in reply to Regex shows only last match multiple times?

You can make your code rather more simpler and hence, easier to read:

Initialise $count to zero

my $count = 0;

...or, even more simply

my $count;

Then you don't need that perverse

$count = $count - 1;

statement. And even if you did want it, what's wrong with


(always bearing in mind the old TIMTOWTDI acronym of course!)

The next simplification, if the file really does consist of just one line, is to slurp it in, in one hit

@array = <$fh>; # Reads all lines into array $singleLine = <$fh>; # reads one line only

Finally, and this is where I think your question might get answered, you can capture regex hits to an array and then simply count the array...

my @count = $w =~ /$x/g; my $total = @count;

With no loops making it look more complicated than it is, you can then start to pin down what is going on here. Perhaps use some test data/test regex to give a simpler starting block. I would also be suspicious of perl being greedy in that there regex. But first, create some test data and make sure you can "prove" your code before hitting the real data.

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Re^2: Regex shows only last match multiple times?
by GertMT (Hermit) on Feb 13, 2014 at 10:47 UTC
    changed a few more things indeed and it now works as expected
Re^2: Regex shows only last match multiple times?
by Anonymous Monk on Aug 08, 2014 at 13:41 UTC
    how to exit the loop after complete 3 rounds...?? it means... if you enter 3 times wrong input it should exit from the program... here i am providing code please modify it
    #!/user/bin/perl print"enter the rang of array:\n"; chomp($c=<STDIN>); while($i=1){ print"while loop round:$i\n"; if($i>3){ exit; } if($c =~ /^\[|[a-z,A-Z]+/){ print "it is invalid please enter digits\n"; #print"enter the rang of array:\n"; #chomp($c=<STDIN>); } elsif($c =~ /^[1-9]+/){ print "you are entered correct input\n"; last; } $i++; } @a=(); $b; $1; print"Enter the array:\n"; for($i=0;$i<$c;$i++){ chomp($b=<STDIN>); $a[$i]=$b; } #for($i=0;$i<@a;$i++){ #print"the array $a[$i]\n"; #} #print"the PSI ID's:"; foreach $val(@a){ #print"####$val###\n"; if($val=~ /^([a-z]+)\s?PSI\-ID\-?(\d+)/){ print"value=$2\n"; push(@b,$1); push(@c,$2); } } print"the pax id's with PSI:\n"; for($i=0;$i<=@b;$i++){ for($j=0;$j<=@c;$j++){ if($i==$j){ print"$b[$i] $c[$j]\n"; } } }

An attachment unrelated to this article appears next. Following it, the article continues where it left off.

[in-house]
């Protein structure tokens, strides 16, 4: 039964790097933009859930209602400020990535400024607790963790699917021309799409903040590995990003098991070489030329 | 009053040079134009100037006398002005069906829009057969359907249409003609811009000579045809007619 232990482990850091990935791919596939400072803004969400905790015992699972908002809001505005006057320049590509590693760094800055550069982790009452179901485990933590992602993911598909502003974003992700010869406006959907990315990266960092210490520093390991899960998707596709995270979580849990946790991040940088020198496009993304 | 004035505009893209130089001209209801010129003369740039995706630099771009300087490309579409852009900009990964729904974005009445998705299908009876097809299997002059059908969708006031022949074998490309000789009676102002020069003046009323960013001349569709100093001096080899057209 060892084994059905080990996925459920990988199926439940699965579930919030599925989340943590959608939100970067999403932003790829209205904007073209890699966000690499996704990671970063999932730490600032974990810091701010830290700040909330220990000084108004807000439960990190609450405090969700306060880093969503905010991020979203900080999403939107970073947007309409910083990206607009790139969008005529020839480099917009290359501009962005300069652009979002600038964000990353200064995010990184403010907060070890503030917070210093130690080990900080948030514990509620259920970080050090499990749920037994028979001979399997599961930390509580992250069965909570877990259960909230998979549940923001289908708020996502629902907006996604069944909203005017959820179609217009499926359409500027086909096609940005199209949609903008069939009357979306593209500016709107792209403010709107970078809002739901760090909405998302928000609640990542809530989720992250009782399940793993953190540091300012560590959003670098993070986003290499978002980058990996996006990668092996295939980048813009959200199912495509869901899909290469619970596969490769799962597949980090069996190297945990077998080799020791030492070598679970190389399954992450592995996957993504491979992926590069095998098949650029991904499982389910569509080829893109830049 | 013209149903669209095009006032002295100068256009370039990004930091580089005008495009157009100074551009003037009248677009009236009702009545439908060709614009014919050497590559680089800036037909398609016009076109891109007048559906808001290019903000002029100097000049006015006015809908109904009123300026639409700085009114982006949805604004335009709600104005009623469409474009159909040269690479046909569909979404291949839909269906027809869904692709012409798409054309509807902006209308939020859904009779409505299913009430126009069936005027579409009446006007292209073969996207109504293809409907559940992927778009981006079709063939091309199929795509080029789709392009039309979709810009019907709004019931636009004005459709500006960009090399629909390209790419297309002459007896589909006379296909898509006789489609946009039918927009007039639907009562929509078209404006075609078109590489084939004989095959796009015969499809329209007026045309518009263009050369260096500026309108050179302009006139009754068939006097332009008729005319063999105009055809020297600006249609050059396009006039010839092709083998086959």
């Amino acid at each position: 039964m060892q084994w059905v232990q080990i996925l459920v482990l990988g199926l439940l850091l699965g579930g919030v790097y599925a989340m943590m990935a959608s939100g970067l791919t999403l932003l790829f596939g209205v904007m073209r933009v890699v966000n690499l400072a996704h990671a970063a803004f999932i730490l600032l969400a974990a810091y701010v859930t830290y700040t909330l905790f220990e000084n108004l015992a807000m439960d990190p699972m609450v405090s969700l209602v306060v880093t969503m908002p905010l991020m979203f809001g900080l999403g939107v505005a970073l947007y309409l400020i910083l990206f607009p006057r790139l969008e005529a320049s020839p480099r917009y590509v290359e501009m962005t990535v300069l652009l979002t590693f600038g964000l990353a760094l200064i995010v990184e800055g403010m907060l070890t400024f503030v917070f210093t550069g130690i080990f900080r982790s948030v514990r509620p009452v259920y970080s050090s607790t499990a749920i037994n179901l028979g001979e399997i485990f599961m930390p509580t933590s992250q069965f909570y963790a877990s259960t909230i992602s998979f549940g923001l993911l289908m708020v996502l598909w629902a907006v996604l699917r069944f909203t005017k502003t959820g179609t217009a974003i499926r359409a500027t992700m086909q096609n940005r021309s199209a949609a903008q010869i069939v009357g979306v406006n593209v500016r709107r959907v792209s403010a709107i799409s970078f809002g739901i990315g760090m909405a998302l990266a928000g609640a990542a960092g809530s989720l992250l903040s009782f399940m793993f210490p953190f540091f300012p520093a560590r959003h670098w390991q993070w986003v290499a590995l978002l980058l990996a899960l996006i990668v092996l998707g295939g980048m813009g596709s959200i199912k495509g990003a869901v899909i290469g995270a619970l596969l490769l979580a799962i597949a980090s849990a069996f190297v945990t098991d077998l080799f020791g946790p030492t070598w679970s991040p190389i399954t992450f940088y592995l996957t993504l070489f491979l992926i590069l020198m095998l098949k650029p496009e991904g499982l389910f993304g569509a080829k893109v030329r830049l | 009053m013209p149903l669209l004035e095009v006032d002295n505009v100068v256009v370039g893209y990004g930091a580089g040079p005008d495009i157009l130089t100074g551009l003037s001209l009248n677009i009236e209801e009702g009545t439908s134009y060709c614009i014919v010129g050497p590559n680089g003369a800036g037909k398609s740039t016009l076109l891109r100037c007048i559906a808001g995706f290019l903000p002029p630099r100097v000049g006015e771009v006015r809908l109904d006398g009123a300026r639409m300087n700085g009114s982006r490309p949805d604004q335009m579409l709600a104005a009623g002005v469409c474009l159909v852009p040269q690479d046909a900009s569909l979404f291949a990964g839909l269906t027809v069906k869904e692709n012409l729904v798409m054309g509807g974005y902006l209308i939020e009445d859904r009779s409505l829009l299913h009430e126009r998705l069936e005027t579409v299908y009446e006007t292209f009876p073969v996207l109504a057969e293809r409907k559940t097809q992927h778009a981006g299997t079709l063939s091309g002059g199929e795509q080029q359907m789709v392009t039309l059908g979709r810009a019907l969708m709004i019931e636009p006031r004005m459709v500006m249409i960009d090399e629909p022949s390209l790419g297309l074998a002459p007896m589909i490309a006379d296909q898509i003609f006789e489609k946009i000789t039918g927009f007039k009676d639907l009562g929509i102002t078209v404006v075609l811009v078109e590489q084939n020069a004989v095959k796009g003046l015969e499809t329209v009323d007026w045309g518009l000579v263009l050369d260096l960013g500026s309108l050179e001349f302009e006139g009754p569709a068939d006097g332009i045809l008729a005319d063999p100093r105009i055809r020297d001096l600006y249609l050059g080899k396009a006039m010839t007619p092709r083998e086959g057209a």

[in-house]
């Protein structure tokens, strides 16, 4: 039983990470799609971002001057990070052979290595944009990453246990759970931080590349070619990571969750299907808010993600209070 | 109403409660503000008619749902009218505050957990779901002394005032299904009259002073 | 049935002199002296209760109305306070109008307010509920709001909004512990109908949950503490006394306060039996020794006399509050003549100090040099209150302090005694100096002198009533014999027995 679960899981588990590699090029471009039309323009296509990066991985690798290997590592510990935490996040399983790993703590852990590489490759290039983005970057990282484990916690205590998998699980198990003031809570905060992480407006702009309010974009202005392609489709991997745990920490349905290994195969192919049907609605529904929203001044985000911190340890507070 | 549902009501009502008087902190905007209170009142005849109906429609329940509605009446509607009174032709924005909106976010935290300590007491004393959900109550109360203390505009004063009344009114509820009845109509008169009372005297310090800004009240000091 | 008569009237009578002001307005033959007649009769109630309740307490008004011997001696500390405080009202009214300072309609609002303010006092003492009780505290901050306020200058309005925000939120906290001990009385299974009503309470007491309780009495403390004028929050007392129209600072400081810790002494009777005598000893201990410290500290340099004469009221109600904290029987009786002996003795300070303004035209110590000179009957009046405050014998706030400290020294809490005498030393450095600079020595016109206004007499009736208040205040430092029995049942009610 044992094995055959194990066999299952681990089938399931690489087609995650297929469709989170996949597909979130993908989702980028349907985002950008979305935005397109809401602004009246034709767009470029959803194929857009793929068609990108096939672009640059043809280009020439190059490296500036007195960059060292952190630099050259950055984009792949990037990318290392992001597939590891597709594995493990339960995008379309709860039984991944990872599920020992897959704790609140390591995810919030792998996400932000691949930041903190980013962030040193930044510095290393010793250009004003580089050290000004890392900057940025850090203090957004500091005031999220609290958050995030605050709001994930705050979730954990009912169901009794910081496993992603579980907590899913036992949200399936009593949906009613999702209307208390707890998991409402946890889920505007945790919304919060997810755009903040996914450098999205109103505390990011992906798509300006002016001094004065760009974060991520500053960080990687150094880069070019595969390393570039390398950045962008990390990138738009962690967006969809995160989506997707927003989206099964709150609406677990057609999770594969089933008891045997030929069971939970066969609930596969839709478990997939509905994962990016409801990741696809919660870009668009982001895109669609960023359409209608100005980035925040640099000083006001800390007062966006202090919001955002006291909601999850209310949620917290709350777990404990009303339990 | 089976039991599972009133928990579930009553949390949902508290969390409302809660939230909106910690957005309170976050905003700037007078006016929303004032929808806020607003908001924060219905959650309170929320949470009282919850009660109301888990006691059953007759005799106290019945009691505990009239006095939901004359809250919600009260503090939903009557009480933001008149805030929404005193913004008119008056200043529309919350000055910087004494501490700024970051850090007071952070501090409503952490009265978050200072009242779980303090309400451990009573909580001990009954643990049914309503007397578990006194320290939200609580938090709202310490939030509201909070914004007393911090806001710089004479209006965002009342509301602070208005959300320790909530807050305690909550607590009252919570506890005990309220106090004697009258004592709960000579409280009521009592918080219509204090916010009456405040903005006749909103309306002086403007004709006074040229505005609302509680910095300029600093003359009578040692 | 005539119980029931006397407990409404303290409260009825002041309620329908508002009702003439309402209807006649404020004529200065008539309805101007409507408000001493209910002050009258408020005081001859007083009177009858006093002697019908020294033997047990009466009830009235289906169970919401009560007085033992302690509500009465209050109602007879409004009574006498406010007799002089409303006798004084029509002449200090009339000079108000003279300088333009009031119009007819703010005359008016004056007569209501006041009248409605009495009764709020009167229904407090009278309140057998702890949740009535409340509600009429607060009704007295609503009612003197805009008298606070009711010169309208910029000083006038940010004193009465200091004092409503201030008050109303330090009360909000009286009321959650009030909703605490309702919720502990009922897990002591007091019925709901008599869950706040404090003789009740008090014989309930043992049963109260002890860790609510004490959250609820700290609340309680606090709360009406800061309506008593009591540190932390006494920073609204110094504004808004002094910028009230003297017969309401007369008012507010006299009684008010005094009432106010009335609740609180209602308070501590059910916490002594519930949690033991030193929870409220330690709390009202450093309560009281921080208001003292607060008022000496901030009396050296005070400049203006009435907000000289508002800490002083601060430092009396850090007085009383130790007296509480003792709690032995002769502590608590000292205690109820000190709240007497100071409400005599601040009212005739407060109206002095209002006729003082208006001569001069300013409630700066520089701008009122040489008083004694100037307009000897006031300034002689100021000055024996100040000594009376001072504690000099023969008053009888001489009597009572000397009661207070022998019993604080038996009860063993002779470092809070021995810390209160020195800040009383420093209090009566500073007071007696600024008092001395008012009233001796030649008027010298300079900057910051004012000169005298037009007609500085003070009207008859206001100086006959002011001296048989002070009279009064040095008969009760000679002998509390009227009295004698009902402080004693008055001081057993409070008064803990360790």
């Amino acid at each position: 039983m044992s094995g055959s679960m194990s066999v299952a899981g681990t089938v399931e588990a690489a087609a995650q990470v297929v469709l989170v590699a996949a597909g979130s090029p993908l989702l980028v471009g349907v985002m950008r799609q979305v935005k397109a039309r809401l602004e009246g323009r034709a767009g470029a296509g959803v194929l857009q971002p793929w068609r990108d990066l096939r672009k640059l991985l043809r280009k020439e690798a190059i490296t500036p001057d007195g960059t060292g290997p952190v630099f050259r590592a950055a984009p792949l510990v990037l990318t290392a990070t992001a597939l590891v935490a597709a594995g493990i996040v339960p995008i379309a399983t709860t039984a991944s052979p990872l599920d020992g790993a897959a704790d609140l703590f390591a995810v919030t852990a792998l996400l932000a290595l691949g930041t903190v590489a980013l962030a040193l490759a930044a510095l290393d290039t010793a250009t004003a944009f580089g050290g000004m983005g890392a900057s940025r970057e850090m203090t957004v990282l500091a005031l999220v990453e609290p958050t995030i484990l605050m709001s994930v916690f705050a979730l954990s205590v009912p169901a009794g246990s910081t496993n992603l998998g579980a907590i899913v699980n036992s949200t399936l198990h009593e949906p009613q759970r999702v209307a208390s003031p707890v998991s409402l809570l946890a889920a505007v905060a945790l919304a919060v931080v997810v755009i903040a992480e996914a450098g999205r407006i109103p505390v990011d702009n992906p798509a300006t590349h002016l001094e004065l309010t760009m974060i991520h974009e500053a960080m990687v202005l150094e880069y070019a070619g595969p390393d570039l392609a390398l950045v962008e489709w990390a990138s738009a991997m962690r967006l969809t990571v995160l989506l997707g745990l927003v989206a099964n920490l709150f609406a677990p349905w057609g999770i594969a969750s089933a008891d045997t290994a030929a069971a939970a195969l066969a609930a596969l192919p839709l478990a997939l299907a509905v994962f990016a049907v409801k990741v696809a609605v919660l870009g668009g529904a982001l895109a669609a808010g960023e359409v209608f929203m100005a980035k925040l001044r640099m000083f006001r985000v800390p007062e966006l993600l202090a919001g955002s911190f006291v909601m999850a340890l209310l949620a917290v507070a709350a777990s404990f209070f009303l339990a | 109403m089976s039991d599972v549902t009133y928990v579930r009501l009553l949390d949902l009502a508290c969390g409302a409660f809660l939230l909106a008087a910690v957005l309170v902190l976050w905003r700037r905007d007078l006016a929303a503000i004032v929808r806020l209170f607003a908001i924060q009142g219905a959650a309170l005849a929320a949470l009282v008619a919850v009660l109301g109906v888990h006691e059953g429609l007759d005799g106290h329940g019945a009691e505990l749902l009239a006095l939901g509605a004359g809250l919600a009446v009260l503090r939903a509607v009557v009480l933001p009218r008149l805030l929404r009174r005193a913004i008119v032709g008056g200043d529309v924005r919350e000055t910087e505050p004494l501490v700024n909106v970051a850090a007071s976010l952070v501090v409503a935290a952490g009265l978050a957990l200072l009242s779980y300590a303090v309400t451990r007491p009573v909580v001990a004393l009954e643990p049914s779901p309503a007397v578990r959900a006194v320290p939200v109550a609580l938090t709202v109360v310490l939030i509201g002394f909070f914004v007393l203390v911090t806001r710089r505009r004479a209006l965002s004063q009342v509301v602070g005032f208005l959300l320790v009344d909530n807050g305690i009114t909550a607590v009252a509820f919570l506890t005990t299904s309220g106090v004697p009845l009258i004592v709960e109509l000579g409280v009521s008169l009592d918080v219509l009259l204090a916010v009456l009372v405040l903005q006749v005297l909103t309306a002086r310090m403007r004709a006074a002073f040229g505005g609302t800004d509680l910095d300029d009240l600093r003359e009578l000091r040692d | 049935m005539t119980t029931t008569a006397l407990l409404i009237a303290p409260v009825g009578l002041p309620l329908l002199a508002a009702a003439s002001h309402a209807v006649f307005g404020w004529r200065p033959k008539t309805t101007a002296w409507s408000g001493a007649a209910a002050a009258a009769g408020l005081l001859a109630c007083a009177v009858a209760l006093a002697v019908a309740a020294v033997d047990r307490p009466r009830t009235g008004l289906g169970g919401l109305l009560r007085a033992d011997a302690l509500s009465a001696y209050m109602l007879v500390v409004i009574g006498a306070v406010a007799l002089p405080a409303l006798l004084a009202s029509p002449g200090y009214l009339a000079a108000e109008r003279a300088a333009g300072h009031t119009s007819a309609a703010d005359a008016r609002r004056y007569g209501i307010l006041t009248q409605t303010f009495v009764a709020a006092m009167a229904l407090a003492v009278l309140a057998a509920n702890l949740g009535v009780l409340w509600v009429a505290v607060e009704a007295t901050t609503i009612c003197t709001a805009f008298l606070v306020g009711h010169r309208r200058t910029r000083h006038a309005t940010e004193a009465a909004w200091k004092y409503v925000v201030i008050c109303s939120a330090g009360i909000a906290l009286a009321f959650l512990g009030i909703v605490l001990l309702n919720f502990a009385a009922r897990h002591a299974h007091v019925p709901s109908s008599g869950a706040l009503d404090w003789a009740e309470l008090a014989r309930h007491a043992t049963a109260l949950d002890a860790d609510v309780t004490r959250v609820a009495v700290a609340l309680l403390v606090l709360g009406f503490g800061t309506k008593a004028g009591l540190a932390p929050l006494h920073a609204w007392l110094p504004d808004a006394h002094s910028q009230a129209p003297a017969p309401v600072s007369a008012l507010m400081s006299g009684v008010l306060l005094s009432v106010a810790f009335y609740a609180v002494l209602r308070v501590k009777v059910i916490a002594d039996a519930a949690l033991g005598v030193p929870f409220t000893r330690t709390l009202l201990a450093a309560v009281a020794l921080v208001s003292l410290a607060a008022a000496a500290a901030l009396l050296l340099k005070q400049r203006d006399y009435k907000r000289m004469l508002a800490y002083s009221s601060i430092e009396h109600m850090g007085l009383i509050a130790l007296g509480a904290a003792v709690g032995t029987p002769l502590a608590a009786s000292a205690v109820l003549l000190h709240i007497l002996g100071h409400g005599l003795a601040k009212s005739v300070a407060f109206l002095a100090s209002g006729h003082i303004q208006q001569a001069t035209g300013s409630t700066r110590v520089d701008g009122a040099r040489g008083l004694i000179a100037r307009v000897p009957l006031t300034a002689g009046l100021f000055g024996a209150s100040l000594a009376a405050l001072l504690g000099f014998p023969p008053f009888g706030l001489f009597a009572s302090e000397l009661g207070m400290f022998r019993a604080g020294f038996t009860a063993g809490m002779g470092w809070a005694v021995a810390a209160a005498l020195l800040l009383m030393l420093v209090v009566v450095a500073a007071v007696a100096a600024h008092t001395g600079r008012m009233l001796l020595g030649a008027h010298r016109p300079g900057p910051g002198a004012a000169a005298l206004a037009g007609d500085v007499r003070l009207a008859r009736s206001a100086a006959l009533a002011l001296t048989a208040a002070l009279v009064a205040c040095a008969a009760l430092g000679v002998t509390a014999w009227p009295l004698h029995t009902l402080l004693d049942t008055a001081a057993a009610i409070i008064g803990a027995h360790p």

If you add use warnings; to the head of your script, Perl will tell you that the opening of the while loop:

      while ($i = 1) {

      contains a logic error: it re-initialises the variable to 1 on each loop iteration. In fact, this loop would benefit from a complete re-write:

      use strict; use warnings; my $c; for (my ($valid, $try) = (0, 1); !$valid; ++$try) { print "Enter the range of the array (try $try):\n"; chomp($c = <STDIN>); if ($c =~ /^\d+$/) { print "You have entered a valid range: $c\n"; $valid = 1; } elsif ($try < 3) { print "The input is invalid, please enter digits only\n"; } else { print "No valid array range entered, exiting\n"; exit; } } print "Continuing...\n";

      This is one of the unusual cases in which a C-style for loop is useful in Perl. Please note:

      • I have also added use strict; and declared all variables as lexicals with my. The amount of time this will save you down the track far outweighs the (very small) extra effort required.
      • In future, please put <code> ... </code> tags around your code, to make it readable.
      • When asking a question (as opposed to commenting on someone else’s answer), it’s usually better to open a new thread.

      Hope that helps,

      Athanasius <°(((><contra mundum Iustus alius egestas vitae, eros Piratica,